Optical lithography will continue to be the dominating tool for the production of integrated circuits for the foreseeable future. The evolution of phase shift masks, in particular, gives increased importance to optical lithography developments. In the near future, 0.3 micron structures within field diameters of around 30 mm will be needed for microchip production (eg 64 Mbit DRAM). This cannot be obtained with existing microlithography lenses, and a new generation is needed, preferably operating in the deep UV (DUV) because of the increased depth of focus obtained. A drastic increase in the weight and dimensions of the reduction lenses is required in order to meet these demands. The properties of this new generation of lenses will significantly influence the design of future wafer steppers. Project 5002 provided the research and design approach needed to address the developments required.
Optical lithography will continue to be the dominating tool for the production of integrated circuits for the foreseeable future. This project provides the research and design approach needed to address the developments required.
For the prototype lens, Suprasil 311 was used as optical material. Results of ongoing investigations show that laser damage resistance is influenced by materials stoichiometry, purity and thermal history. Due to room temperature recovery effects of laser induced defect centres, a transient short time measurement technique has been developed. A theorectical model describing defect creation and recovery has been established in order to calculate the optical performance of the material under different illumination parameters. This model has to be validated for long term exposures. Further investigations are necessary, bearing in mind the large dimensions (250 mm diameter) of the fused silica pieces required for the next generation of lenses. The production of the prototype lens is finished and a resolution of 0.25 micron structures has already been shown. Optical design studies concerning deep ultraviolet (DUV) lenses concentrated on investigations of the tracklength of the lens, chromatic problems and UDOF behaviour. Mechanical studies dealt with the stability problems that occur when fitting lens elements with diameters up to 250 mm into their mechanical mountings. Results of mechanical studies have been used for the mechanical design of the prototype lens. Work on measurement techniques for lens qualification concentrated on the design of new optical test masks and on the preparation of an improved method of characterizing lens distortion.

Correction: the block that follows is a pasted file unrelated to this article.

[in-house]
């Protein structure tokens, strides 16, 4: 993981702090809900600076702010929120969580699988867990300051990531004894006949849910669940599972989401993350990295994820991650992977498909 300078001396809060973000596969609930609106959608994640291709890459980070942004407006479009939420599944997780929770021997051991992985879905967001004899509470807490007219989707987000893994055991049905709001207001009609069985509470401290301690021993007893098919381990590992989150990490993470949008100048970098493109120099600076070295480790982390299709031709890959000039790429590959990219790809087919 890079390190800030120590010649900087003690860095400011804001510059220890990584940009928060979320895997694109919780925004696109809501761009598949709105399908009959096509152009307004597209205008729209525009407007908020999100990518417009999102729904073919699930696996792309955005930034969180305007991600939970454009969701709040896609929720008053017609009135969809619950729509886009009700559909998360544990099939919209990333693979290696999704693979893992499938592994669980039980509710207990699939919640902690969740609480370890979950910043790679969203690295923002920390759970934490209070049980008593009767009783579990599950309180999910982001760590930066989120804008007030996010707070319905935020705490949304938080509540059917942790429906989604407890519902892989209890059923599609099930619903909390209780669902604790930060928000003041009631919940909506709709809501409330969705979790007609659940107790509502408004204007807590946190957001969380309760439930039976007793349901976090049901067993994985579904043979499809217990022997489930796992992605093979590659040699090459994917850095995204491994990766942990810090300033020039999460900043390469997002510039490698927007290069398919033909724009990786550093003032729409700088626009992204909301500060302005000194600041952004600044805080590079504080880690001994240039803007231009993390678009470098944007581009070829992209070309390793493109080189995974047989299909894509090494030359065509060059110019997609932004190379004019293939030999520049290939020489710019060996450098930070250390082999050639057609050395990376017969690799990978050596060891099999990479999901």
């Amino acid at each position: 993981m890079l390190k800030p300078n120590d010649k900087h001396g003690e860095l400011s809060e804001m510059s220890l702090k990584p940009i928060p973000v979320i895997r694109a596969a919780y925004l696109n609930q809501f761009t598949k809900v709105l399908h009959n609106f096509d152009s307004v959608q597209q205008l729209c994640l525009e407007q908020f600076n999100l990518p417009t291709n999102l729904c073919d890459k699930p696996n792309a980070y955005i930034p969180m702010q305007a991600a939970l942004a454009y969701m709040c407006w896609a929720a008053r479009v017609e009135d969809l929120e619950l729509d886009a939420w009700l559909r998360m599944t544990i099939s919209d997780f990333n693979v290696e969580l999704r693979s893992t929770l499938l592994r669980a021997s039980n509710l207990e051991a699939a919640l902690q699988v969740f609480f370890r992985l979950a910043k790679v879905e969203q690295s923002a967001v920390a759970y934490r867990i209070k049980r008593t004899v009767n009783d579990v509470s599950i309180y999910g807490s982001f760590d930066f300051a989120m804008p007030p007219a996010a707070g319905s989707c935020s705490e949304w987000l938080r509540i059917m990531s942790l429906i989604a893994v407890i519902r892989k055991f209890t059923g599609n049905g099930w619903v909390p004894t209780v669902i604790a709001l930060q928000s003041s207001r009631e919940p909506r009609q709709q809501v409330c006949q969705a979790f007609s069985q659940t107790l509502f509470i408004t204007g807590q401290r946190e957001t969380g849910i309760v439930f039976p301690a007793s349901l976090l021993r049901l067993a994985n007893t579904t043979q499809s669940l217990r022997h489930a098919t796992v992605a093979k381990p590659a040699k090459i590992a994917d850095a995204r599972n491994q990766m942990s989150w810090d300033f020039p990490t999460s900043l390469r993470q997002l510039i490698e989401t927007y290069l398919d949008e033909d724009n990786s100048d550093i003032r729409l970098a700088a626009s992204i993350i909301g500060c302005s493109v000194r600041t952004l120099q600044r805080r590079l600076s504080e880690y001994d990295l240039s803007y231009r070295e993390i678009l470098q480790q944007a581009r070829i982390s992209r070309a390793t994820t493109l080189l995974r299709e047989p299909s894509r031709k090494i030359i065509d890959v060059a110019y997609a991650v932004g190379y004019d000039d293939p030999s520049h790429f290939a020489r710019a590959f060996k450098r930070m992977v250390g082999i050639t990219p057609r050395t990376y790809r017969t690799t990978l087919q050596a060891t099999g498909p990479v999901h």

The design of the prototype illumination system has been completed. Studies on the principles of DUV illumination systems concentrated on problems of field illumination, coherence and efficiency.
The feasibility studies on the lens mounting and mechanical layout have been finished. Satisfactory solutio ns have been found to deal with future lenses with lengths up to 1000 mm and weights up to 150 kg. In a test setup the mechanical design and vibration sensitivity of the stepper have been tested. The results are in good agreement with the design values, resulting in an accuracy of the wafer stage better than 30 nm.
5503 HN Veldhoven